While the NSF plans to establish an educational center at the Arecibo Observatory, the institution has stated it will not fund science there.
When the National Science Foundation announced the establishment of a new educational center at Arecibo in Puerto Rico, the statement sent shock waves through the astronomical community for what the institution would not support.
From the statement itself, “The solicitation does not include rebuilding the 305-meter telescope or operational support for current scientific infrastructure, such as the 12-meter radio telescope or Lidar facility.” Scientists have programs running currently that use the 12-meter dish to study space weather and the Lidar facility to study Earth’s upper atmosphere.
The National Science Foundation (NSF) has been the steward of Arecibo Observatory since its construction was completed nearly 60 years ago, in 1963. In more recent decades, funding struggles have plagued the facility, but ultimately new partners emerged to manage operations.
Then the iconic 305-meter dish at the observatory's heart collapsed at the end of 2020. Even though the community rallied with ideas for a replacement, it was clear it would be many years in the making. The contract of the most recent facility manager, the University of Central Florida (UCF), was already set to expire at the end of March 2023 with no clear plans for the future.
Now, the recent NSF announcement puts the writing on the wall.
“We're entering a transition phase to ramp down scientific and technical activities and hand over to the future STEM education center managers,” says Julie Brisset, who directs the Florida Space Institute at UCF.
What the new education center would look like is still unclear: NSF is soliciting proposals for programs, due in December, so exactly who would manage the new facility is still up in the air. The center would supplement significant education and outreach programs already happening at the observatory.
With the NSF call for proposals for the STEM education center released just last week, time is short. Brisset told Sky & Telescope that NSF has indicated they could extend UCF’s contract (and thus the transition period) until the fall of next year. And despite the lack of support for the existing facilities, it’s still up in the air whether the observatory could continue operations in some form. “I'm pretty sure they would not disregard the opportunity to have science going on — they're just not going to fund it,” Brisset says.
In fact, the NSF announcement states, “Teams seeking to utilize existing scientific infrastructure or proposing for new projects can submit proposals that are complementary to the scope of the new center.” An NSF spokesperson confirmed that such proposals would be coordinated with NSF and the new managers of the reimagined center.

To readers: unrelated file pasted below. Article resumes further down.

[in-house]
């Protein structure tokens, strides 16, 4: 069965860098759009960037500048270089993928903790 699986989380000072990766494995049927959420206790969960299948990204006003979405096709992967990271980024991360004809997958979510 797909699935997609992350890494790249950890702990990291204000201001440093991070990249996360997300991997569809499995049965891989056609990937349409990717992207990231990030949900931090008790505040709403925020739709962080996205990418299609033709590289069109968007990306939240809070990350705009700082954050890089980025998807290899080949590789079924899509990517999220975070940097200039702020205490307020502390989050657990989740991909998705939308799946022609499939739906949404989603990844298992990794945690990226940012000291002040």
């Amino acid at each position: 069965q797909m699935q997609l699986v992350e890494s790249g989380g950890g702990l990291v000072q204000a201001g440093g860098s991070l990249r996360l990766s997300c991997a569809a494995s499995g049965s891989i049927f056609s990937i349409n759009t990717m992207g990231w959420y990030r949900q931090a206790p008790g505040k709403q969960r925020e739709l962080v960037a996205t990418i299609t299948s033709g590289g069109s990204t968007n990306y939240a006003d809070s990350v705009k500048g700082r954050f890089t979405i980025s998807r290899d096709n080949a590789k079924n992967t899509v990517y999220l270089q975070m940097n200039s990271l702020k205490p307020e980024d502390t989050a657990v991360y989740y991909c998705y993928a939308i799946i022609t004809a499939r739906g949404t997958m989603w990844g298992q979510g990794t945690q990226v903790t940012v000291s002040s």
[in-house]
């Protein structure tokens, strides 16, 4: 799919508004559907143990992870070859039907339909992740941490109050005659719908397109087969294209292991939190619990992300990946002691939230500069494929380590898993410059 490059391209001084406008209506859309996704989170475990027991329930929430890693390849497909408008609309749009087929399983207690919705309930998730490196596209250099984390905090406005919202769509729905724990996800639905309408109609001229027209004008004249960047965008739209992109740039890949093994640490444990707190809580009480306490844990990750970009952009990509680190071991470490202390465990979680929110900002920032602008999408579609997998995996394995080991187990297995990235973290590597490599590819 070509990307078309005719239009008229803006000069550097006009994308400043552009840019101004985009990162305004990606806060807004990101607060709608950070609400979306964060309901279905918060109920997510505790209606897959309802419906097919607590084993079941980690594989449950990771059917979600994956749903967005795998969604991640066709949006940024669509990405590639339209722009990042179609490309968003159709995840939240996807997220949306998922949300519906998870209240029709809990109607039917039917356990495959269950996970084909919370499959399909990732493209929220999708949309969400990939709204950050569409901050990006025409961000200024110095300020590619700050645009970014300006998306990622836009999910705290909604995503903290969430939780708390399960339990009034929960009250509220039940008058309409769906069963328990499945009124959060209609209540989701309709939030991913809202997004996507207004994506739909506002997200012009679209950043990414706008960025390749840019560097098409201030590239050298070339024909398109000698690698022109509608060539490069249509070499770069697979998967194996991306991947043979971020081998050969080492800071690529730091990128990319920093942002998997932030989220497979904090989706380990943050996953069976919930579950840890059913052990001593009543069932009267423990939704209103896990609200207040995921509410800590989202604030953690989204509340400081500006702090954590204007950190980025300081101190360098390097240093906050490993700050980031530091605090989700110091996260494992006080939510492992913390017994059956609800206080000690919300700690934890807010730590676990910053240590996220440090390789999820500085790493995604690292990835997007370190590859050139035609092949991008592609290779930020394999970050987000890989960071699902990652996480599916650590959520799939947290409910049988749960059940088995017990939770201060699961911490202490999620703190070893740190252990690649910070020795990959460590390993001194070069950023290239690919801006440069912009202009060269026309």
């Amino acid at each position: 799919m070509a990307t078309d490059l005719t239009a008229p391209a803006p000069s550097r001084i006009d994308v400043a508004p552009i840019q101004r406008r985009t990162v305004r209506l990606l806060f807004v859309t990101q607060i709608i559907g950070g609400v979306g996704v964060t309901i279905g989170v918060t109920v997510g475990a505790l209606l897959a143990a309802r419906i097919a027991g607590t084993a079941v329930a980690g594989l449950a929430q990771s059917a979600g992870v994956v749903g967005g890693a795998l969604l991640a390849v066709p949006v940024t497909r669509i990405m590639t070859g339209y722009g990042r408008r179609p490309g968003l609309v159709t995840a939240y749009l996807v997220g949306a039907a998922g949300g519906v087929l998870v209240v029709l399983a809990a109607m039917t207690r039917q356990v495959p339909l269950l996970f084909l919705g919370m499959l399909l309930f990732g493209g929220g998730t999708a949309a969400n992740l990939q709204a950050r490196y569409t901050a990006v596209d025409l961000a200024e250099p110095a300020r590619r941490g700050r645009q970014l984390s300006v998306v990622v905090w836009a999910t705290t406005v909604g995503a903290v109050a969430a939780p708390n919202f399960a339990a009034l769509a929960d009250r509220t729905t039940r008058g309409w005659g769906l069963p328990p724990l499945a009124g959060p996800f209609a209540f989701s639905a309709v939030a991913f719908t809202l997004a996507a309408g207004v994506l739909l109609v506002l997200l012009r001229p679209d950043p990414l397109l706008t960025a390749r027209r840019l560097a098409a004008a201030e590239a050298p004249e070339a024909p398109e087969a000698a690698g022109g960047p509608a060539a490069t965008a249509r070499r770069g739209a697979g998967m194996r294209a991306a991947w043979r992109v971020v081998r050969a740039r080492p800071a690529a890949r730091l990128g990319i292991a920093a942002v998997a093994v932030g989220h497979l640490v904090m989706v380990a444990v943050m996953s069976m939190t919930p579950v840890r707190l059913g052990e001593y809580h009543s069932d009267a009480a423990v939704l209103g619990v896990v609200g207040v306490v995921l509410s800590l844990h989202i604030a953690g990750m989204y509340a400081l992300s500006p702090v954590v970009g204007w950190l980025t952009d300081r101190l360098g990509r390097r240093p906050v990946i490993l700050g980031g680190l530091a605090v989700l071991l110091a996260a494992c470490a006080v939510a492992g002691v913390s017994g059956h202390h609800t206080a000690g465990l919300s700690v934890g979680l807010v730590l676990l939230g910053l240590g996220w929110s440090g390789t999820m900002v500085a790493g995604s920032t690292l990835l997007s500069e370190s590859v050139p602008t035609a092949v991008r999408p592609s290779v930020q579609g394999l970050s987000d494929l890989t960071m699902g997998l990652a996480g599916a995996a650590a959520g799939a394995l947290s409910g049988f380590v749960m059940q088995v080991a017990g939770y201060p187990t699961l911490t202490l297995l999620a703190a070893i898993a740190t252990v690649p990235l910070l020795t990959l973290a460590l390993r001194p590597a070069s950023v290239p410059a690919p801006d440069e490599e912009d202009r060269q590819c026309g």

But the instruments are fragile: To be used for science, they must be taken care of. “If there's, say, one month or so when it's not used and maintained, then usually it doesn't work when you show up again,” Brisset notes.
The NSF announcement came as a shock to many in the community. Tracy Becker, now at Southwest Research Institute, got her start in planetary science via the Research Experience for Undergraduates program at Arecibo. “I was not expecting the NSF announcement,” Becker says. “Like many other scientists, I have always remained optimistic that the gravitas of the iconic telescope, plus the incredible and diverse scientific research being conducting there and could be conducted there in the future with a modest investment, would be enough to warrant rebuilding the telescope.”
Becker still works with radar data taken by Arecibo; archived in NASA’s Planetary Data System, that data will remain available even if operations close down. But she notes that many of the computational programs developed to interpret this data — for example, to extract an asteroid’s shape from radar imagery — was developed to work on Arecibo’s own computer systems. “It may become more difficult than it currently is to conduct our research if the site is converted to a STEM education center,” she says.
There also remains the question of replacing Arecibo’s radar capabilities: No existing facility matches what Arecibo could do in terms of characterizing near-Earth asteroids, though it's possible that some capabilities can be recovered through additional investments in existing facilities. NSF reports that it has engaged NASA and other federal agency partners to explore next-generation ground-based radar needs in FY 2022. It expects to have more information to report on this effort in mid-FY 2023.
But perhaps the biggest impact will likely be on the community in Puerto Rico. “To me, there is irony in creating a STEM education center in Puerto Rico through the closure one of the largest facilities on the island that actually employs people with STEM careers,” Becker says. “The engineers and scientists who operate the Arecibo Observatory instruments will need to look for different jobs and many will likely be driven to leave the island of Puerto Rico.”
Brisset agrees. “This is a big loss for the Puerto Rican community,” she says. “I mean, it's great to have a STEM education center there, but a STEM education center always benefits from active science.”